Summer has just begun, but the soaring temperatures are already setting new record highs regarding ‘hottest summer days.’ While we associate this season with holidays, outdoor activities like picnics, swimming or vacations, summer pose important health risks too. Dehydration is one of the most significant health concerns this season. Unbeknownst to many, dehydration can be dangerous if ignored or not appropriately treated. Also, dehydration is much more than just proper water intake.
To understand this condition better, Dr Prabhat Rajan Sinha, an internal medicine specialist at Aakash Healthcare, spoke to us at length on dehydration – its symptoms, cure and prevention.
What is dehydration?
The deficit of water and solutes in the body is called dehydration. The final symptoms of this, due to excess perforation as solutes are being lost from the body, causes dehydration. The signs and symptoms are as follows – the patient may feel very tired and lazy. They may experience low BP, tachycardia or palpitations or may panic, feel anxious, etc. On examination, the mucous membrane, i.e. the skin within the mouth becomes completely dry and the skin elasticity decreases. When the patient of dehydration suffers low BP, their pulse rate is very high as the heart tries hard to compensate for the loss of fluids. The heart beats faster to pump blood and fluid requirement to the entire body.
What are the causes of dehydration?
In the summer season, if you are exposed to extreme heat, it causes a loss of fluids from the body. If you are a patient of gastroenteritis or diarrhoea which are common ailments in summer and if the patient is already borderline dehydrated, i.e. recurring vomiting or low intake of water, these are the leading causes of dehydration in summer. There are other organic causes like a patient with diabetes who has very high sugar (500 or 600). High sugar causes frequent urination which leads to dehydration.
How much water should one consume?
This entirely depends on your body requirements. On average, one and a half litres of water is a must. Every day our body, when we inhale and exhale, i.e. humidification of breath, plus the insensible loss, i.e. water going out of your body which is 700 to 800 ml. We lose water through the urine as well as the faeces where our body secretes up to a litre of water.
The requirement of water also depends on the amount of activity one does. Activities that demand a high level of exertion, tend to lose more water. Ideally, you should be able to maintain a proper level of hydration in the body.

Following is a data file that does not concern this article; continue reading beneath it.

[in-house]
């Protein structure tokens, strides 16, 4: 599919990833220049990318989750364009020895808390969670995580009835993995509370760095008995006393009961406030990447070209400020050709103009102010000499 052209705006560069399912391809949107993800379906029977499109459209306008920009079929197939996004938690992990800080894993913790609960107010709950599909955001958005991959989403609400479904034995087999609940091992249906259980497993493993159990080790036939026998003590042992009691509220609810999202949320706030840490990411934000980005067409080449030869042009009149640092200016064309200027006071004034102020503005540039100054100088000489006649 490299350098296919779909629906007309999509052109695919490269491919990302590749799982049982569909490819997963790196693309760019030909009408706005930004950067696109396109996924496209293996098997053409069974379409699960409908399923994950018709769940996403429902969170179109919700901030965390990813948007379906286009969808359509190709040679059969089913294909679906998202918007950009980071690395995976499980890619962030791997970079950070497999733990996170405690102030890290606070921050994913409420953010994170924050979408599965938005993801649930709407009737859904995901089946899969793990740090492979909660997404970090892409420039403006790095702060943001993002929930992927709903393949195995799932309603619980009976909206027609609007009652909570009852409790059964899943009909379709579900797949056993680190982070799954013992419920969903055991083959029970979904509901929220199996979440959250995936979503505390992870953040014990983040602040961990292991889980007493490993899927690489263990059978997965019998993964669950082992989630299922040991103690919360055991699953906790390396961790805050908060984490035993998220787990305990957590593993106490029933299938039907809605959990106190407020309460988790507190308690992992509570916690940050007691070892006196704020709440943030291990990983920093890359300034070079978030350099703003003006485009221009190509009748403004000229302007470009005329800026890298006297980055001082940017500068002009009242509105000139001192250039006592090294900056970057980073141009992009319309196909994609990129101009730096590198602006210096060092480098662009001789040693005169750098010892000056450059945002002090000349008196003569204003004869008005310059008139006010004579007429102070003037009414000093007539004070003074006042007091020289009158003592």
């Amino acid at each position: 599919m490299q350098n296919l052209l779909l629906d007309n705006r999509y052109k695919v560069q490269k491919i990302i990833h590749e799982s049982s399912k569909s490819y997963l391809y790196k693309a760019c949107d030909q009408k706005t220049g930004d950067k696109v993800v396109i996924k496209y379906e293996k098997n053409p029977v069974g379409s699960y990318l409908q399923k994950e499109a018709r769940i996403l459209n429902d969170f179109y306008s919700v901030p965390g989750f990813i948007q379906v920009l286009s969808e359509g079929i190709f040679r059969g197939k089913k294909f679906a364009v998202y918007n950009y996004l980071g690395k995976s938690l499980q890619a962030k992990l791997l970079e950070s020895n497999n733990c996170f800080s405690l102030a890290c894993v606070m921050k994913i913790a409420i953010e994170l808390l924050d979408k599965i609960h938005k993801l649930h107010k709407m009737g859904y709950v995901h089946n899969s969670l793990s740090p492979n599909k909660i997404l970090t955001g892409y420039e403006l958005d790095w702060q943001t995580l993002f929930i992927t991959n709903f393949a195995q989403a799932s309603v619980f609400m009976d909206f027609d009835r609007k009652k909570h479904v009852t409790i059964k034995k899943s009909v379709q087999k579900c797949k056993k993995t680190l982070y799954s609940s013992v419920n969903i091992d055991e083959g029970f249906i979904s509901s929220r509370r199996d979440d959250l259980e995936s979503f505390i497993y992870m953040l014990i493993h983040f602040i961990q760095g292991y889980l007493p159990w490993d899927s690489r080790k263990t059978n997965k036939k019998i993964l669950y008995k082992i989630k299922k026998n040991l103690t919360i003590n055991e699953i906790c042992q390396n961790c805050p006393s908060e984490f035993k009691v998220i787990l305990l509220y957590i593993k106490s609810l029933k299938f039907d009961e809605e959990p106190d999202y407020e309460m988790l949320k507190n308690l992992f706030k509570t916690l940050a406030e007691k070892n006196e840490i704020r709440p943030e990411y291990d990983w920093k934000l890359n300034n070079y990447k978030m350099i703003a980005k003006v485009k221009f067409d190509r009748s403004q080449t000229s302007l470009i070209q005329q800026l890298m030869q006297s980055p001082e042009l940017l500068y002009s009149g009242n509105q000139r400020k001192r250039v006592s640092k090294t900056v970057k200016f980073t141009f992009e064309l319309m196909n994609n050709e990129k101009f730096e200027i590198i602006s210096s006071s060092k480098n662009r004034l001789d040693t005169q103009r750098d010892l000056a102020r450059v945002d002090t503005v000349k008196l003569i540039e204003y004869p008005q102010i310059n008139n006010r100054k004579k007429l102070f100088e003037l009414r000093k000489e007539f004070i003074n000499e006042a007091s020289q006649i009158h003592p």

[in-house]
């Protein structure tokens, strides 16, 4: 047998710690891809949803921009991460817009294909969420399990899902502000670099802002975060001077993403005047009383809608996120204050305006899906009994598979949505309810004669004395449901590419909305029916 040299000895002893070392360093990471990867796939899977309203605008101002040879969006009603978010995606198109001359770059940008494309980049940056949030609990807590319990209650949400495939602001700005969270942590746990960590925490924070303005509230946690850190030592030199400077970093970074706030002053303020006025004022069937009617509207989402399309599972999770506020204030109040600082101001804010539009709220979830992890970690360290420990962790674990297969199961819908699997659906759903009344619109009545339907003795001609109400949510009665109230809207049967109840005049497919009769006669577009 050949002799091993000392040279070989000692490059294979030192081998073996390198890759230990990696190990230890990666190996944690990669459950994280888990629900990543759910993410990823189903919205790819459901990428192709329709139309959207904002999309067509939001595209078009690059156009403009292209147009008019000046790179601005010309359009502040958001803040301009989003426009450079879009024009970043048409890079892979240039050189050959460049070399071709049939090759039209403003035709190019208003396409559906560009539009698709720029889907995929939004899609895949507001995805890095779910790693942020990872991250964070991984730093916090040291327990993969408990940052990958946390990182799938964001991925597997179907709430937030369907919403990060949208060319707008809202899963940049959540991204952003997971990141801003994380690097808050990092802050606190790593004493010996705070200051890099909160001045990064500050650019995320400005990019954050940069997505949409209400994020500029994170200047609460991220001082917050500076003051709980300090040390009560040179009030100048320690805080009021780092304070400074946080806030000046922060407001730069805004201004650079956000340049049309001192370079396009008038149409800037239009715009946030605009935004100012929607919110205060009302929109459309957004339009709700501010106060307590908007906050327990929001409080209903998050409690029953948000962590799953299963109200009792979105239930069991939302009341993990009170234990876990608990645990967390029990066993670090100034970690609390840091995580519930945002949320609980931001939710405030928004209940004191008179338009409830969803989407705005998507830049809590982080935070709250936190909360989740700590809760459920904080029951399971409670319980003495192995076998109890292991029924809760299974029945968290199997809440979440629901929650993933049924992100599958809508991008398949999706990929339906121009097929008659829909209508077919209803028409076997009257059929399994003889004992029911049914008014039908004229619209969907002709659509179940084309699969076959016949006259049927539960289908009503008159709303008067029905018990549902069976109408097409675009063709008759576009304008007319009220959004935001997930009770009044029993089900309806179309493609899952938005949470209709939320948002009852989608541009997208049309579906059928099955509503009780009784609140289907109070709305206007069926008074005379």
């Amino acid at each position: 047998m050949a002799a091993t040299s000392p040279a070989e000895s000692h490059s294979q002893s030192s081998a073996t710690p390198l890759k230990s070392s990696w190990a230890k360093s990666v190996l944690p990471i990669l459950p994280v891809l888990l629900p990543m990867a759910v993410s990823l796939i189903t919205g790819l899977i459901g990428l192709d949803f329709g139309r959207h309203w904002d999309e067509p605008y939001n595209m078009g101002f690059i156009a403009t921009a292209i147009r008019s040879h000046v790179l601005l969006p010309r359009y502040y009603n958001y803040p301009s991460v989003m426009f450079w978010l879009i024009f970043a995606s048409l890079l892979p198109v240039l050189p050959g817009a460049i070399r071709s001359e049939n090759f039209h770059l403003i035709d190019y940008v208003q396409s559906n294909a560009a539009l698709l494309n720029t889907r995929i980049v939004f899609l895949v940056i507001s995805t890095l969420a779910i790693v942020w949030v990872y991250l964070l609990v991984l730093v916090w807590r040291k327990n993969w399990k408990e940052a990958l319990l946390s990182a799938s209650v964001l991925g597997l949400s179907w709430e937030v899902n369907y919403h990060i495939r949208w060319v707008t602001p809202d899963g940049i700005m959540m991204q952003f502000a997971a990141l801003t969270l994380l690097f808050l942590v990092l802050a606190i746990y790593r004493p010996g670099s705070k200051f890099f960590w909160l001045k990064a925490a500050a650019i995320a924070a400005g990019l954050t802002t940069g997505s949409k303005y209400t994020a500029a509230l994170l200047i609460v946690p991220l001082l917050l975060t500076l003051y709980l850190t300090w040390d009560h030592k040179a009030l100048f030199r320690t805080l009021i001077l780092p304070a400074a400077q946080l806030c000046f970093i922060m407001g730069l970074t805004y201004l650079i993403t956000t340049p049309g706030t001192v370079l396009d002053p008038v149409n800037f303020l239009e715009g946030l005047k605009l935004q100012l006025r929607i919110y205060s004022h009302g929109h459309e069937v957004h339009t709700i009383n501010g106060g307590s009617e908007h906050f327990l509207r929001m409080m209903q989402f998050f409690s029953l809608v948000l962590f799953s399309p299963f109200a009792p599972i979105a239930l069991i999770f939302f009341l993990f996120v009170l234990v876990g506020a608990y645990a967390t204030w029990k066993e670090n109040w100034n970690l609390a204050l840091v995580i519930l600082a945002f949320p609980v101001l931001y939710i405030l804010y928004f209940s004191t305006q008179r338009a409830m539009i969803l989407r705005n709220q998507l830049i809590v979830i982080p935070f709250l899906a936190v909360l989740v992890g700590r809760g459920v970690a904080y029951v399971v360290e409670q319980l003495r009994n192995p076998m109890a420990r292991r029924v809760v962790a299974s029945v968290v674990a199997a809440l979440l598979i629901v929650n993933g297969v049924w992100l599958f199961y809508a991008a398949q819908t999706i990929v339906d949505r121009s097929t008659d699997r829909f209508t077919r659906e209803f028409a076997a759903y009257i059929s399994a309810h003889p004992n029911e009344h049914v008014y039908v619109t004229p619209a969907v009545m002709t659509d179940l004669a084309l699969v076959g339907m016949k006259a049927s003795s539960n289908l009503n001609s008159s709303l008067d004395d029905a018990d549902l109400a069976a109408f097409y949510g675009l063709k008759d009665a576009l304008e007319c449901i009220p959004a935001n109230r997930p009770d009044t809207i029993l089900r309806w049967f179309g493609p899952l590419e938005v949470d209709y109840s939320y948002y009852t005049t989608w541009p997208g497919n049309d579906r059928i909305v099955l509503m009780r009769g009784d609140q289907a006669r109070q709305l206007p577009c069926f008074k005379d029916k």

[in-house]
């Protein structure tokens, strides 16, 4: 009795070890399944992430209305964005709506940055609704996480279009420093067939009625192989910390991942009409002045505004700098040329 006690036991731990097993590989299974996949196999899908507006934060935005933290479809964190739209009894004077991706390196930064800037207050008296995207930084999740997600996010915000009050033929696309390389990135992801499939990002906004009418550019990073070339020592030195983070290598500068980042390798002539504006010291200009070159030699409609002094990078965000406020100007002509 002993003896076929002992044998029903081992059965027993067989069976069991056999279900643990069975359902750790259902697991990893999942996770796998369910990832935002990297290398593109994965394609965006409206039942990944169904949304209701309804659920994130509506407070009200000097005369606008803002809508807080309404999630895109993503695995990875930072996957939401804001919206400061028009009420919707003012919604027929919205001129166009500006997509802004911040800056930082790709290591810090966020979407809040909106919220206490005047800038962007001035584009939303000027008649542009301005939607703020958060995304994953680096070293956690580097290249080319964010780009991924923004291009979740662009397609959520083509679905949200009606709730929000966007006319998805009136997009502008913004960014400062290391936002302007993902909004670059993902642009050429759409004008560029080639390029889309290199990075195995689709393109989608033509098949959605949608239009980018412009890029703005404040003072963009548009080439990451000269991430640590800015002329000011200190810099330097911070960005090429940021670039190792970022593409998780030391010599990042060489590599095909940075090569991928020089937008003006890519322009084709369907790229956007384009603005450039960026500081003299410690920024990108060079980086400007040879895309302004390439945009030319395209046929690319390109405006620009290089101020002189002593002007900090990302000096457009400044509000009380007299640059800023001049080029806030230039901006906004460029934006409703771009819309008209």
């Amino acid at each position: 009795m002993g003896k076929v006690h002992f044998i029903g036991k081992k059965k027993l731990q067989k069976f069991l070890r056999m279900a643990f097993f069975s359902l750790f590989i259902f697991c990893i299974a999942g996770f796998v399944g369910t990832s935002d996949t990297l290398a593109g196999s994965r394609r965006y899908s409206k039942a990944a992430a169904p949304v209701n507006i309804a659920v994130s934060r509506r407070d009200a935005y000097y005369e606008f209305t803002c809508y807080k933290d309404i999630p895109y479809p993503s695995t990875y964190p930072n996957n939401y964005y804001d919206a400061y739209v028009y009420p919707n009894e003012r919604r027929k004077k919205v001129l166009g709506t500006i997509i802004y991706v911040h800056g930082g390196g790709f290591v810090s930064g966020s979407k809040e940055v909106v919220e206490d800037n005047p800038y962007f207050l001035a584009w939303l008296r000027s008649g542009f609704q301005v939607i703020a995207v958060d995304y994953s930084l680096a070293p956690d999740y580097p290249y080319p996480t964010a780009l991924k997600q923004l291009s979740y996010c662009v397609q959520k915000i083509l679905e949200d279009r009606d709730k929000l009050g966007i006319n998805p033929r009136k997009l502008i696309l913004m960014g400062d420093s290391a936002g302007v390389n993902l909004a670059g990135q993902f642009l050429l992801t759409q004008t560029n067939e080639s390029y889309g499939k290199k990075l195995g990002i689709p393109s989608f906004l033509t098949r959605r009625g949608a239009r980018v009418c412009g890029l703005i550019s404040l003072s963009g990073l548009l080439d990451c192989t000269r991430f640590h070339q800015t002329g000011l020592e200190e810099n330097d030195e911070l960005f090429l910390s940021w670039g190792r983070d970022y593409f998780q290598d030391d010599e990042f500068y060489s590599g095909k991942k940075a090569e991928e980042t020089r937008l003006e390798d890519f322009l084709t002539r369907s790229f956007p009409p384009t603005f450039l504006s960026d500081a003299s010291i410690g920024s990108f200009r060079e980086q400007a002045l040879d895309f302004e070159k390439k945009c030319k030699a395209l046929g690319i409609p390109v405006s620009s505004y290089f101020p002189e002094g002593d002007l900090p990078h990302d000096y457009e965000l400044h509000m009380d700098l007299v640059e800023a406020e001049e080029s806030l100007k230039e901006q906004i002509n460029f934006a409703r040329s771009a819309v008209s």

In summer, it is best to consume 2.5 litres to 3 litres of water. But people who have sedentary jobs, sitting in air-conditioned offices all day long, even 2 litres of water is good. An important marker to check your level of hydration is the frequency of urination. It is ideal that every 4-5 hours, you should urinate, i.e. urine should at least 50ml per hour. If the bladder capacity of a person is 250 ml to 300 ml, they should feel an urge to urinate every 5-6 hours.
What are the symptoms of dehydration?
A patient will feel lethargic, palpitations or even feel feverish. They may complain of dizziness, feel low in energy. As the level of dehydration increases, the patient will experience severe symptoms. They may go into shock as the BP will rapidly fall. The patient may collapse or have a syncopal attack (fainting).
How to treat dehydration?
On examining the patient, it is important to understand the level of dehydration – is it mild, is it moderate or is it severe? If a patient has a history of dehydration or a patient is brought in when unconscious and their BP is less than 90, then we need to start the treatment accordingly. They must be given fluids containing solutes. In the beginning, the solutes are pushed faster to get the BP above 90 systolic, i.e. an upper level of BP. This is very important because if the BP remains below 90, it means that not all organs in the body are getting perfusion correctly. If it is mild dehydration, you can go slow and push the fluid with solutes slower at the rate of 60-100 ml per hour. But if the patient is in shock, we must push one litre of fluid in an hour. Additionally, the symptoms of dehydration should be treated too. If the patient has recurring vomiting, we need to address that as well or stop diarrhoea.
If the patient is suffering from a high fever, it is important to cool the patient down and bring down the temperature.
How to prevent dehydration?
Don’t step out in extreme heat. Avoid high-exertion activities in the afternoons as the fluid loss will be high. Ensure proper fluid intake and have fluids with solutes. Eat fruits and vegetables that have more water content. Maintain a proper diet and do not skip meals. Indulge in seasonal fruits – watermelon. Drink at least eight glasses of water.
How to protect ourselves from extreme heat?
Wear protective clothes, stay adequately covered. Wear cotton clothes and ditch the nylons or other synthetic materials. Wear colours like white, sky blue or other lighter, pastel shades. They reflect off the heat and don’t attract heat, unlike the darker shades, primarily black.
Who is most at risk of dehydration?
Elderly. This is because as the age increases, the intake of fluids decreases. As we know, our body is made up of 33% water. But as we grow older, the water content in the body lowers and is replaced by fats in the case of the elderly and diabetic patients or other chronically ill patients. Even infants and small children are at risk.
Disclaimer: The information included at this site is for educational purposes only and is not intended to be a substitute for medical treatment by a healthcare professional. Because of unique individual needs, the reader should consult their physician to determine the appropriateness of the information for the reader’s situation.